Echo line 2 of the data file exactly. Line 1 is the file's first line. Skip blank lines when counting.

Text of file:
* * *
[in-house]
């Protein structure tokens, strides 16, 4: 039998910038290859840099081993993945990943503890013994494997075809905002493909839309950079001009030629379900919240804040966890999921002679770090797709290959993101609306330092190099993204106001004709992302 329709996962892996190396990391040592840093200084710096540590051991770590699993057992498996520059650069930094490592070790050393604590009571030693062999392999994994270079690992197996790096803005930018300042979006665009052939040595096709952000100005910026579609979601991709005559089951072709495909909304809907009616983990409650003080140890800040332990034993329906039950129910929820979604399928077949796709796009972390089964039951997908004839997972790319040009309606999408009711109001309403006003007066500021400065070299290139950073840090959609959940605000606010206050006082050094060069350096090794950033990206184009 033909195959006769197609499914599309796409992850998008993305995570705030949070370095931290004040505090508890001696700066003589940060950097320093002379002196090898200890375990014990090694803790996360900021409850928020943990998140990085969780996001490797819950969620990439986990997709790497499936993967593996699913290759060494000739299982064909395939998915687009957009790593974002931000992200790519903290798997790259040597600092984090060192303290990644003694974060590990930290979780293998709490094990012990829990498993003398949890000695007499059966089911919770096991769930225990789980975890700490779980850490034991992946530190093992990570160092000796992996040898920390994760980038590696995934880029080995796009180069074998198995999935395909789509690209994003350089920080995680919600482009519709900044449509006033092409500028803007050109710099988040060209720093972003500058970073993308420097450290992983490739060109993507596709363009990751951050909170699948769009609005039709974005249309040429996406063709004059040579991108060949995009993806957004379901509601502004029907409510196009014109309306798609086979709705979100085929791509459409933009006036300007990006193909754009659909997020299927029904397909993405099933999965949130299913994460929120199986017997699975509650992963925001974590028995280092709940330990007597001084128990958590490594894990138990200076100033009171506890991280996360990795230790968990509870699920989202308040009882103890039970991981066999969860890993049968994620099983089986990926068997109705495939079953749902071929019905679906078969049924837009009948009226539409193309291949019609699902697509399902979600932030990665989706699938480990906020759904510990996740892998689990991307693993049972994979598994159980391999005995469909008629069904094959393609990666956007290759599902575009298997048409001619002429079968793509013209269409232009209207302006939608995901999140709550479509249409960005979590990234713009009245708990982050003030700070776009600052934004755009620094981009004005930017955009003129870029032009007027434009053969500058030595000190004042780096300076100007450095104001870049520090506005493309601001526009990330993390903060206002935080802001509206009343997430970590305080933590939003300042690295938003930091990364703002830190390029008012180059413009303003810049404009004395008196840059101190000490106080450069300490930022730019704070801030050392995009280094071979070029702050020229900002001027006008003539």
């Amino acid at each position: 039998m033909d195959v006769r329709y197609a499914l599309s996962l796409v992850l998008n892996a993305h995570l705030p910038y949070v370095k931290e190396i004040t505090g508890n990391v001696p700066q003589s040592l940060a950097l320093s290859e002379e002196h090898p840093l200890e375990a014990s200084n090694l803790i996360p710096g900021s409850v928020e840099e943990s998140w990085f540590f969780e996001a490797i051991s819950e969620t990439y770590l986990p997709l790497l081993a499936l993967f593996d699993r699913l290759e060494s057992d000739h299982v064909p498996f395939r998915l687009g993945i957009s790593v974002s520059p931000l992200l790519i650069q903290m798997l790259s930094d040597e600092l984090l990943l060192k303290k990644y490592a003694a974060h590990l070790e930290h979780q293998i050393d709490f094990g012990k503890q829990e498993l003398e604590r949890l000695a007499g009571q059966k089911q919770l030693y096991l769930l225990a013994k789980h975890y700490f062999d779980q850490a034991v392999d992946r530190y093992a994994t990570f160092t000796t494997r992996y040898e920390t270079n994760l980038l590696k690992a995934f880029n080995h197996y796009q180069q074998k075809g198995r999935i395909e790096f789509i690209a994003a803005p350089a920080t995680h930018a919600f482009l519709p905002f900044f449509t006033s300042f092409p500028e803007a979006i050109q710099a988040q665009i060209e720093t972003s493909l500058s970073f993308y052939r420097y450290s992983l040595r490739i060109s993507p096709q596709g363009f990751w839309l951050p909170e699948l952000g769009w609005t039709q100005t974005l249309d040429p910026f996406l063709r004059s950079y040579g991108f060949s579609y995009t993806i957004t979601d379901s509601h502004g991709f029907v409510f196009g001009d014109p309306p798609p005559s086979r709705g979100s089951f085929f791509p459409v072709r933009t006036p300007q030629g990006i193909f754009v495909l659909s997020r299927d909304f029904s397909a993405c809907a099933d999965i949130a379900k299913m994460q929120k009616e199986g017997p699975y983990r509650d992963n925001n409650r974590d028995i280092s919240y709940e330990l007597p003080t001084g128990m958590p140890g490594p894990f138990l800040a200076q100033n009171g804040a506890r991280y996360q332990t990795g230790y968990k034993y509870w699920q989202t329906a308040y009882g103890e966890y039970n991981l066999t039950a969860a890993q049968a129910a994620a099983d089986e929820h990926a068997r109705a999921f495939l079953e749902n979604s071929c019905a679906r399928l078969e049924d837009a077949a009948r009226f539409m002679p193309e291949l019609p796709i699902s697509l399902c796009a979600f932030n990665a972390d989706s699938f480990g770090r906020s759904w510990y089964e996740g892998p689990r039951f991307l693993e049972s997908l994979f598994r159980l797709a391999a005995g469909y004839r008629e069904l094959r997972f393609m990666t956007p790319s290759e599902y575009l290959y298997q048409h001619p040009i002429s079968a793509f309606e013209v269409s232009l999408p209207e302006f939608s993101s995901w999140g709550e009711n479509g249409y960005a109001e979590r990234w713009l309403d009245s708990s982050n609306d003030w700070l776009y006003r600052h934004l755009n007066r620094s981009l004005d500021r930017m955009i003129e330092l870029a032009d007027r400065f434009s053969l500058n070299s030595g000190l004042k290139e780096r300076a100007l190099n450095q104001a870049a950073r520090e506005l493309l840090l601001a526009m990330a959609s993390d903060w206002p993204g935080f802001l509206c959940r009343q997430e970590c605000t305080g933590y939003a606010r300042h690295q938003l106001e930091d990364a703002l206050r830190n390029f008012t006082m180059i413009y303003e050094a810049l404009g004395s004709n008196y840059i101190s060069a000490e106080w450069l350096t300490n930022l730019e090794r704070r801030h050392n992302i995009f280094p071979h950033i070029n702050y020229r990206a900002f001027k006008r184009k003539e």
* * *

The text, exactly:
């Protein structure tokens, strides 16, 4: 039998910038290859840099081993993945990943503890013994494997075809905002493909839309950079001009030629379900919240804040966890999921002679770090797709290959993101609306330092190099993204106001004709992302 329709996962892996190396990391040592840093200084710096540590051991770590699993057992498996520059650069930094490592070790050393604590009571030693062999392999994994270079690992197996790096803005930018300042979006665009052939040595096709952000100005910026579609979601991709005559089951072709495909909304809907009616983990409650003080140890800040332990034993329906039950129910929820979604399928077949796709796009972390089964039951997908004839997972790319040009309606999408009711109001309403006003007066500021400065070299290139950073840090959609959940605000606010206050006082050094060069350096090794950033990206184009 033909195959006769197609499914599309796409992850998008993305995570705030949070370095931290004040505090508890001696700066003589940060950097320093002379002196090898200890375990014990090694803790996360900021409850928020943990998140990085969780996001490797819950969620990439986990997709790497499936993967593996699913290759060494000739299982064909395939998915687009957009790593974002931000992200790519903290798997790259040597600092984090060192303290990644003694974060590990930290979780293998709490094990012990829990498993003398949890000695007499059966089911919770096991769930225990789980975890700490779980850490034991992946530190093992990570160092000796992996040898920390994760980038590696995934880029080995796009180069074998198995999935395909789509690209994003350089920080995680919600482009519709900044449509006033092409500028803007050109710099988040060209720093972003500058970073993308420097450290992983490739060109993507596709363009990751951050909170699948769009609005039709974005249309040429996406063709004059040579991108060949995009993806957004379901509601502004029907409510196009014109309306798609086979709705979100085929791509459409933009006036300007990006193909754009659909997020299927029904397909993405099933999965949130299913994460929120199986017997699975509650992963925001974590028995280092709940330990007597001084128990958590490594894990138990200076100033009171506890991280996360990795230790968990509870699920989202308040009882103890039970991981066999969860890993049968994620099983089986990926068997109705495939079953749902071929019905679906078969049924837009009948009226539409193309291949019609699902697509399902979600932030990665989706699938480990906020759904510990996740892998689990991307693993049972994979598994159980391999005995469909008629069904094959393609990666956007290759599902575009298997048409001619002429079968793509013209269409232009209207302006939608995901999140709550479509249409960005979590990234713009009245708990982050003030700070776009600052934004755009620094981009004005930017955009003129870029032009007027434009053969500058030595000190004042780096300076100007450095104001870049520090506005493309601001526009990330993390903060206002935080802001509206009343997430970590305080933590939003300042690295938003930091990364703002830190390029008012180059413009303003810049404009004395008196840059101190000490106080450069300490930022730019704070801030050392995009280094071979070029702050020229900002001027006008003539």